It’s time for the next installment of Holcomb Dunbar law series “Insurance Law from A to Z.” This was put together by our litigation group who practice in the insurance law arena. Of course, if you have questions about these or any other topics please do not hesitate to contact us.
This week’s installment – Subrogation
Mississippi has adopted the “made whole” rule in that the insurer is not entitled to subrogation until the insured has been completely compensated. The made whole rule cannot be overridden by contractual language. Hare v. State, 733 So. 2d 277, 284 (Miss. 1999).
The UM Act provides the right of subrogation to the UM carrier against the tortfeasor to the extent any UM benefits have been paid to the insured as a result of the tortfeasor’s negligence. Miss. Code Ann. § 83-11-107. The insurer also has the right to receive notice in the event the named insured institutes action against the tortfeasor. Miss. Code Ann. § 83-11-105. As noted above, the UM carrier’s right to subrogation is secondary to the insured’s right to receive a full recovery. Dunham v. State Farm Mut. Auto. Ins. Co., 366 So. 2d 668, 672 (Miss. 1979). The “made whole” rule has been held NOT to apply to UM carrier’s right to offset liability limits of the tortfeasor.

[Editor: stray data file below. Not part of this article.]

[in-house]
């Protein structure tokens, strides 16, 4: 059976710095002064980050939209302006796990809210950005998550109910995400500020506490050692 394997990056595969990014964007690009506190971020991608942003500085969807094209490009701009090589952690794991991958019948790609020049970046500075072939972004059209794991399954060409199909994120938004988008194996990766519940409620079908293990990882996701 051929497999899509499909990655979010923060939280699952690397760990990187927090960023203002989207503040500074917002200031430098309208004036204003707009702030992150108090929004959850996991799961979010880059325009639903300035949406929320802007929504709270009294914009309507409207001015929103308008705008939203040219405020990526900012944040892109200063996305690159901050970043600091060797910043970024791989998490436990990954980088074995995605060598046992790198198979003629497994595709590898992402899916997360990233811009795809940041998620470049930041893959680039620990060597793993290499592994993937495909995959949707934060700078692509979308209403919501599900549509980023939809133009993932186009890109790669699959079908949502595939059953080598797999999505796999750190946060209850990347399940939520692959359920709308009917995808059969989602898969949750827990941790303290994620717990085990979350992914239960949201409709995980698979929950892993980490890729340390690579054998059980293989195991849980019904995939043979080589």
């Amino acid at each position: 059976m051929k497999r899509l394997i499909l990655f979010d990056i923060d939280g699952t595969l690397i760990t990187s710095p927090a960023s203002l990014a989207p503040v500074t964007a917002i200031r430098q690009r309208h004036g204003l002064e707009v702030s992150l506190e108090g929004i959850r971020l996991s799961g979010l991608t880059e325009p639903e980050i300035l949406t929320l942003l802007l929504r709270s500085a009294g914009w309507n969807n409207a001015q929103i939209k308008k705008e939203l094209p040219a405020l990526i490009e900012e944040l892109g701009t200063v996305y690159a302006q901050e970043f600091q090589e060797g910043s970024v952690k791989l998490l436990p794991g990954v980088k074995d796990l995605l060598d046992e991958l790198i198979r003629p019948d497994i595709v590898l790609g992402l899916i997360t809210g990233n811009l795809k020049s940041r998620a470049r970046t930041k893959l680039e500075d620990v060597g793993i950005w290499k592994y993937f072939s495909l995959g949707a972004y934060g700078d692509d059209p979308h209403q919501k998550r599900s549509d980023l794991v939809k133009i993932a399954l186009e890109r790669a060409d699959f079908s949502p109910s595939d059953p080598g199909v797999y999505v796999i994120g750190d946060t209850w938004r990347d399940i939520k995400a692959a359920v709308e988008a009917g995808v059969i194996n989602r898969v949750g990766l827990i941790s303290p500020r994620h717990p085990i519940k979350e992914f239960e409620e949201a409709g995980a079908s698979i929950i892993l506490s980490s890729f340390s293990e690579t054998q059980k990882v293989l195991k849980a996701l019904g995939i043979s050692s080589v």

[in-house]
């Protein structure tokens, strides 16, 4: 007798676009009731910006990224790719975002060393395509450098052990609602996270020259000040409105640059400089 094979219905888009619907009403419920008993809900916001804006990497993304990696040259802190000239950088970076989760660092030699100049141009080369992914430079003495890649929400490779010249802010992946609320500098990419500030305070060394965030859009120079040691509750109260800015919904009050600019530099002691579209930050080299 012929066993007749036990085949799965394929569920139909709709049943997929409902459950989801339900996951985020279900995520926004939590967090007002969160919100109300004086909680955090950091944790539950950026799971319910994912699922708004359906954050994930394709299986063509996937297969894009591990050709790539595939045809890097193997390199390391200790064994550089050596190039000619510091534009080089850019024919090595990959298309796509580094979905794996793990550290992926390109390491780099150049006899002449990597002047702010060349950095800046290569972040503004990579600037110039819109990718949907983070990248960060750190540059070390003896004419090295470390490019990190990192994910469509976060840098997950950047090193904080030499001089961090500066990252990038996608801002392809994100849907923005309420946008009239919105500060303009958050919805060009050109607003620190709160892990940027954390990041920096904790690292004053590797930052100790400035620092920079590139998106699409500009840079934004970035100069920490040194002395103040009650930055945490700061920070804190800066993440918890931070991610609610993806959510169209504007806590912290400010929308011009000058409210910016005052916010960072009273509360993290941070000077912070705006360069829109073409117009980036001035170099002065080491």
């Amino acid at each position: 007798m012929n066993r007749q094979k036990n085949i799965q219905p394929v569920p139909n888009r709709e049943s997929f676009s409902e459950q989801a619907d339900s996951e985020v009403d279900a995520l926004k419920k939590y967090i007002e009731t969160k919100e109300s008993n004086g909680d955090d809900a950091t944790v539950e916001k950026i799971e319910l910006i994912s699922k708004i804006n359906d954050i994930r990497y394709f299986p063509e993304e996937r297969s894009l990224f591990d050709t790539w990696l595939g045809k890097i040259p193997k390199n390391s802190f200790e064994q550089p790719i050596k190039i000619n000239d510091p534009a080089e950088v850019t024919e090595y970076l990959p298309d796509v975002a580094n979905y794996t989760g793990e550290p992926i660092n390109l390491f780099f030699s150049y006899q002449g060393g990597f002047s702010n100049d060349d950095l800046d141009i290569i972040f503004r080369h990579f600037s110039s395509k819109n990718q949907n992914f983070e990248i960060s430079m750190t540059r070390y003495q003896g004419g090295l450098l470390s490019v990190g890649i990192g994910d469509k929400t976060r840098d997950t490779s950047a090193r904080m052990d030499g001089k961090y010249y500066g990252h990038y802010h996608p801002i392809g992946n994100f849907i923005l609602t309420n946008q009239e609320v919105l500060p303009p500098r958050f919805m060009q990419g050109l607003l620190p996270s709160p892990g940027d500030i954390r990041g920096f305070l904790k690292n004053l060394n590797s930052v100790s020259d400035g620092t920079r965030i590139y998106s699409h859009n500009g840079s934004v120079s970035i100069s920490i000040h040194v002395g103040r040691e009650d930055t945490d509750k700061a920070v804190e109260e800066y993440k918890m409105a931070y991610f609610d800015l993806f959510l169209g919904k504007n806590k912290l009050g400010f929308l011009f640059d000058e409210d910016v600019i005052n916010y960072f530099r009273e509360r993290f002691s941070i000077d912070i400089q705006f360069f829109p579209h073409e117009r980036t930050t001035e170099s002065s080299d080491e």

UM carriers may be precluded from a subsequent subrogation suit against the tortfeasor when the insured executes a release of the tortfeasor in consummation of a settlement with or without the UM carrier’s knowledge or consent. St. Paul Property and Liability Ins. Co. v. Nance, 577 So. 2d 1238, 1241 (Miss. 1991). Releasing the tortfeasor without the carrier’s consent usually triggers an exclusion of coverage in standard policies.
The information contained in this post is for general guidance on matters of interest only. The application and impact of laws can vary widely based on the specific facts involved. Given the changing nature of laws, rules and regulations, there may be omissions or inaccuracies in information contained in this report. Accordingly, the information in this report is provided with the understanding that the authors are not herein engaged in rendering legal, tax, or other professional advice and services. As such, it should not be used as a substitute for consultation with legal or other competent advisers. Before making any decision or taking any action, you should consult with your counsel or the attorneys at Holcomb Dunbar.